Ali Amaro: Linked to Heritage

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The boundary that separates the realm of art from the craft of jewelry making is, at best, ambiguous. Bay Area metalsmith Ali Amaro is making a career from fully embracing the blurring of this line. The jeweler and designer, who lives in Point Richmond, creates work that draws from a wide range of inspiration. Amaro, who is originally from New Mexico, has lived in Brazil and Mozambique, and has spent significant time in Italy. As a result of her time abroad, she believes that jewelry should be an expression of culture and heritage.

In addition to her limited-edition jewelry collections, which are launched twice a year and feature colorful, travel-inspired pieces scaled towards daily wear, Amaro also devotes time towards a yearly gallery exhibition and custom Identity Portraits. The concept for her custom Identity Portraits stemmed from a project called Origin and Routes, in which she created a series of symbolic self-portraits using objects from her travels and heritage. This inspired her to start her Identity Portraits, custom collaborative pieces that use inputs given to her by the buyers, which can range from family heirlooms to meaningful items and found objects, which Amaro then utilizes in her piece. The result is personalized piece of wearable art that represents and continues a person’s heritage and culture. The piece can be worn as jewelry, or it can be displayed on a custom wall mount.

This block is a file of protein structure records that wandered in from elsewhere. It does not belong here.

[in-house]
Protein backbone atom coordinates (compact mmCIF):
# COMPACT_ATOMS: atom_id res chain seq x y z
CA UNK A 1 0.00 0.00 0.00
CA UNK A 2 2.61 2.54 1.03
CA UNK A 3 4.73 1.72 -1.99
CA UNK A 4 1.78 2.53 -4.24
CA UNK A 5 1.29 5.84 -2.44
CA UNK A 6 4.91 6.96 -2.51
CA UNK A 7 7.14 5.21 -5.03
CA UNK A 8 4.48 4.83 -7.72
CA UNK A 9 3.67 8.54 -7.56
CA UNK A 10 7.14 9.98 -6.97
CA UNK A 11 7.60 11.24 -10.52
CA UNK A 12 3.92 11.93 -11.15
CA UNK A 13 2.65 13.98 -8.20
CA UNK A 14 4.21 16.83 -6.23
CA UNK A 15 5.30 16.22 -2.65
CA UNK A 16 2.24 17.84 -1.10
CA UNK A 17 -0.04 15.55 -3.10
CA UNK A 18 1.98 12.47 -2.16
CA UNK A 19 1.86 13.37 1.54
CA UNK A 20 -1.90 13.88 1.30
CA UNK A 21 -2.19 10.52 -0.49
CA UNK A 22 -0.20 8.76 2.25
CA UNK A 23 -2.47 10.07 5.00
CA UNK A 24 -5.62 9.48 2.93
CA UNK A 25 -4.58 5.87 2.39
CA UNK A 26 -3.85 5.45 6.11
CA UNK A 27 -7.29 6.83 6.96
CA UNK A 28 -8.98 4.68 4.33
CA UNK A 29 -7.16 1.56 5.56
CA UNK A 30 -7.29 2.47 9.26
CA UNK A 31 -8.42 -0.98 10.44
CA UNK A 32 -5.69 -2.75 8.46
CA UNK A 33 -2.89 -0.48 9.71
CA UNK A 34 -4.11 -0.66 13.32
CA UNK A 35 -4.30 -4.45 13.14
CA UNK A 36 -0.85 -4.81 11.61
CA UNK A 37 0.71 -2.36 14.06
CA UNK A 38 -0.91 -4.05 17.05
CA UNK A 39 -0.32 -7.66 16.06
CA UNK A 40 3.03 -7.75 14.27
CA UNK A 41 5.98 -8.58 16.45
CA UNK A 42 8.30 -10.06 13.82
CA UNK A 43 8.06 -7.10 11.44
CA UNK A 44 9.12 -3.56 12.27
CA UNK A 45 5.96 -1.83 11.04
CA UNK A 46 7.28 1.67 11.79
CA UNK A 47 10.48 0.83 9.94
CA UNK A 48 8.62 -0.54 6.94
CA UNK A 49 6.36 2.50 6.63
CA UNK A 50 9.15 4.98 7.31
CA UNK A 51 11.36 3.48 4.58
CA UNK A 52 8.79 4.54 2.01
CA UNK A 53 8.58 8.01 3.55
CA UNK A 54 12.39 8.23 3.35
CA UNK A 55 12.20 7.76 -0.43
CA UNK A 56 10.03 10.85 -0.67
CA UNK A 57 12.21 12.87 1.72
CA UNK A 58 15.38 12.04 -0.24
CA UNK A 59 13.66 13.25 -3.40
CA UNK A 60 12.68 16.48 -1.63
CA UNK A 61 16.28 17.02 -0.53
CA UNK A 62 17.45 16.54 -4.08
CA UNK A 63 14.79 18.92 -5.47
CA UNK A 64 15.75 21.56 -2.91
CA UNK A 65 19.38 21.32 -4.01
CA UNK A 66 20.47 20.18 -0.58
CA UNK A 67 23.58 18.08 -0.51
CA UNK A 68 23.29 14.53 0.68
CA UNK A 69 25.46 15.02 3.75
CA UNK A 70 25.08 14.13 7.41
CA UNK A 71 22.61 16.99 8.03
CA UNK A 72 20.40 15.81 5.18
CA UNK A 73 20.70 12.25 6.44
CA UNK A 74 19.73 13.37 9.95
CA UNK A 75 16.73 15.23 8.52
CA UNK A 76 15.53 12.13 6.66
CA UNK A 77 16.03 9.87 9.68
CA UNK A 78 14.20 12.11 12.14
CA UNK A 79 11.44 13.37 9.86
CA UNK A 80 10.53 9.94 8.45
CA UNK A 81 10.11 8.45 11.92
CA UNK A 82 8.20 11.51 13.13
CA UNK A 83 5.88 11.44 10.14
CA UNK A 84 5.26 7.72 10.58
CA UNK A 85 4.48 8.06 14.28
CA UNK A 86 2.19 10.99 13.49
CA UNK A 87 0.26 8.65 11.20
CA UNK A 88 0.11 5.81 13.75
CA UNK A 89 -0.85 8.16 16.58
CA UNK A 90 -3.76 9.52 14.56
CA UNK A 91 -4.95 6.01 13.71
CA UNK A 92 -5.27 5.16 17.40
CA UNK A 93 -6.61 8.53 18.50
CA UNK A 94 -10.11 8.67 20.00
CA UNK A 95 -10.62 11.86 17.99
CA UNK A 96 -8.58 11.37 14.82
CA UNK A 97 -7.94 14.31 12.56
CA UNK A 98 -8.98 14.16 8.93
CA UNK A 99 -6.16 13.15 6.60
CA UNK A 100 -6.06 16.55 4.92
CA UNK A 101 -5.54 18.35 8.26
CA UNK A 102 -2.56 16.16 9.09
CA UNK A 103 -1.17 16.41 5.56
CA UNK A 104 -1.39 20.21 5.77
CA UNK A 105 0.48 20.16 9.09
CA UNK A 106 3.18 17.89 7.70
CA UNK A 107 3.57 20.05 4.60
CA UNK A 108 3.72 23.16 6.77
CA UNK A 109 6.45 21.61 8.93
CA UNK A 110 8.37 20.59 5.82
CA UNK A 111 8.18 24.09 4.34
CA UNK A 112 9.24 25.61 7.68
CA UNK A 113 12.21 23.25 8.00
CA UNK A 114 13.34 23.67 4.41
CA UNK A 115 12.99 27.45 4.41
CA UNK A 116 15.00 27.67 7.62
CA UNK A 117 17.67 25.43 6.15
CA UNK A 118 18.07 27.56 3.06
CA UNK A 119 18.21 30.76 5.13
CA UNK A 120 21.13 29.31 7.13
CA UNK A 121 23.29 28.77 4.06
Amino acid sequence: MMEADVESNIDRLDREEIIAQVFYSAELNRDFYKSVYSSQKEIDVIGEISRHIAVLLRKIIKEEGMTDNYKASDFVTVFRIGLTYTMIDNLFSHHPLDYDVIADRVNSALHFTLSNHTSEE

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Inspired by her time in Mozambique and the artifacts of shipwrecks that wash up on the shores of Ilha de Moçambique, much of Amaro’s jewelry features African trade beads and foreign coins. She is fascinated by the idea of continuing the journey of these objects, as well as featuring these physical representations of someone’s sentimental ties to heritage and geography.

Amaro is drawn to materials that have a strong connection to place and time, as well as an irregular shape and texture. She frequently uses materials like yellow gold, silver, brass and copper, as well as personal heirlooms, enamel and raw gemstones. While her work is grounded in traditional metalsmithing techniques, her interest in alternative materials has shaped her expertise in “cold connections,” like rivets and prongs that allow her to securely set irregular or fragile objects.

Text by Cale Finta

THE OBSESSION ISSUE

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